OTTAWA, March 25, 2014 — Two researchers from the University of Ottawa and one from the Ottawa Hospital Research Institute (OHRI) are exploring better ways to treat pancreatic and breast cancer, and improve the quality of life of breast and gynecological cancer patients after treatment, with the support of the Canadian Cancer Society.
Three grants totalling $1.7 million were awarded to the researchers as part of a national announcement made today in Ottawa by Dr. Martin Kabat, CEO, Canadian Cancer Society, Ontario Division.
John Bell, Ottawa Hospital Research Institute
Dr John Bell, University of Ottawa professor and senior scientist at the Ottawa Hospital Research Institute will tailor the use of cancer-fighting viruses for pancreatic cancer, a hard-to-treat cancer that has a low survival rate. A world leader in oncolytic viruses, Dr Bell’s work has the potential to result in a highly targeted therapy for pancreatic cancer which could result in fewer side effects than current standard treatments.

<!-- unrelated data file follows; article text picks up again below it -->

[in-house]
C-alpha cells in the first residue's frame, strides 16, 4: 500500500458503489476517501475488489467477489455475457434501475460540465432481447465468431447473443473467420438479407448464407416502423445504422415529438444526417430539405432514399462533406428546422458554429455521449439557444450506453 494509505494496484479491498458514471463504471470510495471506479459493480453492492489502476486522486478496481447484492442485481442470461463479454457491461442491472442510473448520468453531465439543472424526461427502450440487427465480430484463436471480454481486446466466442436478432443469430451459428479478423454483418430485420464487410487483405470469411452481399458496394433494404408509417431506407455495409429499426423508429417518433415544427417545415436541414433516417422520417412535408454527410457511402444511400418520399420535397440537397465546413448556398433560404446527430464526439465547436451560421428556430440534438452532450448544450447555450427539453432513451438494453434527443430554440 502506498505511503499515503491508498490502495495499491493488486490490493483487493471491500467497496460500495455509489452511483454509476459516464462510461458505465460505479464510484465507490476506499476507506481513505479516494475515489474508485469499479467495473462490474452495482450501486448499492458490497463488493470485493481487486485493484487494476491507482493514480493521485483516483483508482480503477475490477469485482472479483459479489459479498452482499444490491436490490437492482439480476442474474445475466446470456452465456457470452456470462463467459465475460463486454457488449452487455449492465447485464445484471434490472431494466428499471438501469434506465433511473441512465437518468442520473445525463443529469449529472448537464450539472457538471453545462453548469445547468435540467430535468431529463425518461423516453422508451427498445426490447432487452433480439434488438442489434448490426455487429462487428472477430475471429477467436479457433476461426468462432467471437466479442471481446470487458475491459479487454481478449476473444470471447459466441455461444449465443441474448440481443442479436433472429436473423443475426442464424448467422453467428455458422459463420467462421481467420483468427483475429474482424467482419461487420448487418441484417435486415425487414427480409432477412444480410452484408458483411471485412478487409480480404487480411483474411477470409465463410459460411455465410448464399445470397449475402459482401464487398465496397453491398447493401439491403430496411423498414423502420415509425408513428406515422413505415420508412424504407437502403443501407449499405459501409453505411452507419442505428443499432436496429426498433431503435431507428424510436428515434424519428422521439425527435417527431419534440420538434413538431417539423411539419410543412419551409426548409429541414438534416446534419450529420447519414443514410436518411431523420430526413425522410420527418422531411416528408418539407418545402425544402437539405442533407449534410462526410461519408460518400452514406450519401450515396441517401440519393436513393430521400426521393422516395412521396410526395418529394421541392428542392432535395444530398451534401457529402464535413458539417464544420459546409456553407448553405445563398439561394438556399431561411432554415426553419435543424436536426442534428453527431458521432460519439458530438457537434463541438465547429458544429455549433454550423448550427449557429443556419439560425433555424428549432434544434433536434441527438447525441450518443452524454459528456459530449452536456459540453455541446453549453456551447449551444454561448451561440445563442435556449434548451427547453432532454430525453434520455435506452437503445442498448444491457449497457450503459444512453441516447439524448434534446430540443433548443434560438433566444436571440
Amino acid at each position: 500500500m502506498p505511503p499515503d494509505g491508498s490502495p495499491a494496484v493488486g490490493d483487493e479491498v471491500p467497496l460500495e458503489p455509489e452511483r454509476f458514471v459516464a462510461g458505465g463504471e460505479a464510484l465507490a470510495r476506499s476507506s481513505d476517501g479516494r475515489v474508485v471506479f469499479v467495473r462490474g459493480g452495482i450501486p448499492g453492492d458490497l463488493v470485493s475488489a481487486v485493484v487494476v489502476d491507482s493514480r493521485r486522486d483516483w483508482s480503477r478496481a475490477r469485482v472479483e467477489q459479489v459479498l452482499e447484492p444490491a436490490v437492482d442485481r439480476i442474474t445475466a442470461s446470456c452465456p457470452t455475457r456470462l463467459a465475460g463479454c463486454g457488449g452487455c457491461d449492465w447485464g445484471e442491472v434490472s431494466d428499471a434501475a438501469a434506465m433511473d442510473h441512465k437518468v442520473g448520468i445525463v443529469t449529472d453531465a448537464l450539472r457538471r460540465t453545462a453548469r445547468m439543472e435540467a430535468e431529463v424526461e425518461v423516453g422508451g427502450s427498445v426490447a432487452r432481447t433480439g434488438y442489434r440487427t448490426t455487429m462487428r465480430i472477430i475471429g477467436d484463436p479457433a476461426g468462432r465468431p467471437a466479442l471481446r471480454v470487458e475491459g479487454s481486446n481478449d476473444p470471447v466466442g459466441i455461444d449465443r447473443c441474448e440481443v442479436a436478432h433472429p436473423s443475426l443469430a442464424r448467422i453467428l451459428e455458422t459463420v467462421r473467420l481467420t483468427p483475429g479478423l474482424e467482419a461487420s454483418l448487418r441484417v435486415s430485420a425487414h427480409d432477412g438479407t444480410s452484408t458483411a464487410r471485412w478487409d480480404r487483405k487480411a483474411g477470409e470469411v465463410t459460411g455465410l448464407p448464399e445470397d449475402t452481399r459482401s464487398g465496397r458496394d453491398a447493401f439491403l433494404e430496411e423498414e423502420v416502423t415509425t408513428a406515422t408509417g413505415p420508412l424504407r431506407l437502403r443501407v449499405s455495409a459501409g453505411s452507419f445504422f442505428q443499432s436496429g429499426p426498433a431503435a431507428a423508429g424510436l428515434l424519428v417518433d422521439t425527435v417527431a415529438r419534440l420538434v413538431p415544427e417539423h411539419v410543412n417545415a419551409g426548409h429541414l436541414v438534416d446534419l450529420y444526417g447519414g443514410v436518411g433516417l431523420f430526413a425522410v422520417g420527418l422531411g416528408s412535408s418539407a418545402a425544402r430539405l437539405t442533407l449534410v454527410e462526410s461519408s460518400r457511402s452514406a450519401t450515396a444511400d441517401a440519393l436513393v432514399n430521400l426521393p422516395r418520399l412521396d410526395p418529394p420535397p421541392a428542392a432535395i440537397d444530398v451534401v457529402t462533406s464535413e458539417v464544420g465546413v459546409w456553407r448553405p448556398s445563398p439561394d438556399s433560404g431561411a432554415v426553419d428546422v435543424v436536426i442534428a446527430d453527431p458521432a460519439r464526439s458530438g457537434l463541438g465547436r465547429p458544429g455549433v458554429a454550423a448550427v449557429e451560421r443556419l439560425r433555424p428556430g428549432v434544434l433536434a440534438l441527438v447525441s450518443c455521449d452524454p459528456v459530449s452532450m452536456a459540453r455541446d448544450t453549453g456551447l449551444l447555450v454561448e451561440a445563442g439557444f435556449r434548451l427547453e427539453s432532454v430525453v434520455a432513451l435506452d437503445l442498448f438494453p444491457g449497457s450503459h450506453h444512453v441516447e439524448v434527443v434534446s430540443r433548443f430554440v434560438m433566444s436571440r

Sophie Lebel, School of Psychology, Facutly of Social Sciences
Quality of Life Grant
Professor Lebel along with co-investigator Christine Maheu, assistant professor at the Ingram School of Nursing at McGill University will test whether group therapy will help address the fear of recurrence in women diagnosed with breast or gynecological cancers.
Andrew Makrigiannis, Department Biochemistry, Microbiology, and Immunology, Faculty of Medicine
Professor Makrigiannis will study whether the immune system has a role in breast cancer development. This research will be conducted over the next two years and has the potential to lead to new ways of determining the prognosis of patients with breast cancer and could lead to new treatment options based on boosting the immune system.
Read the Canadian Cancer Society’s release for further details on these research projects.
The University of Ottawa is committed to research excellence and encourages an interdisciplinary approach to knowledge creation, which attracts the best academic talent from across Canada and around the world. The University is an important stakeholder in the National Capital Region’s economic development, with a total regional economic impact estimated at $4 billion annually.
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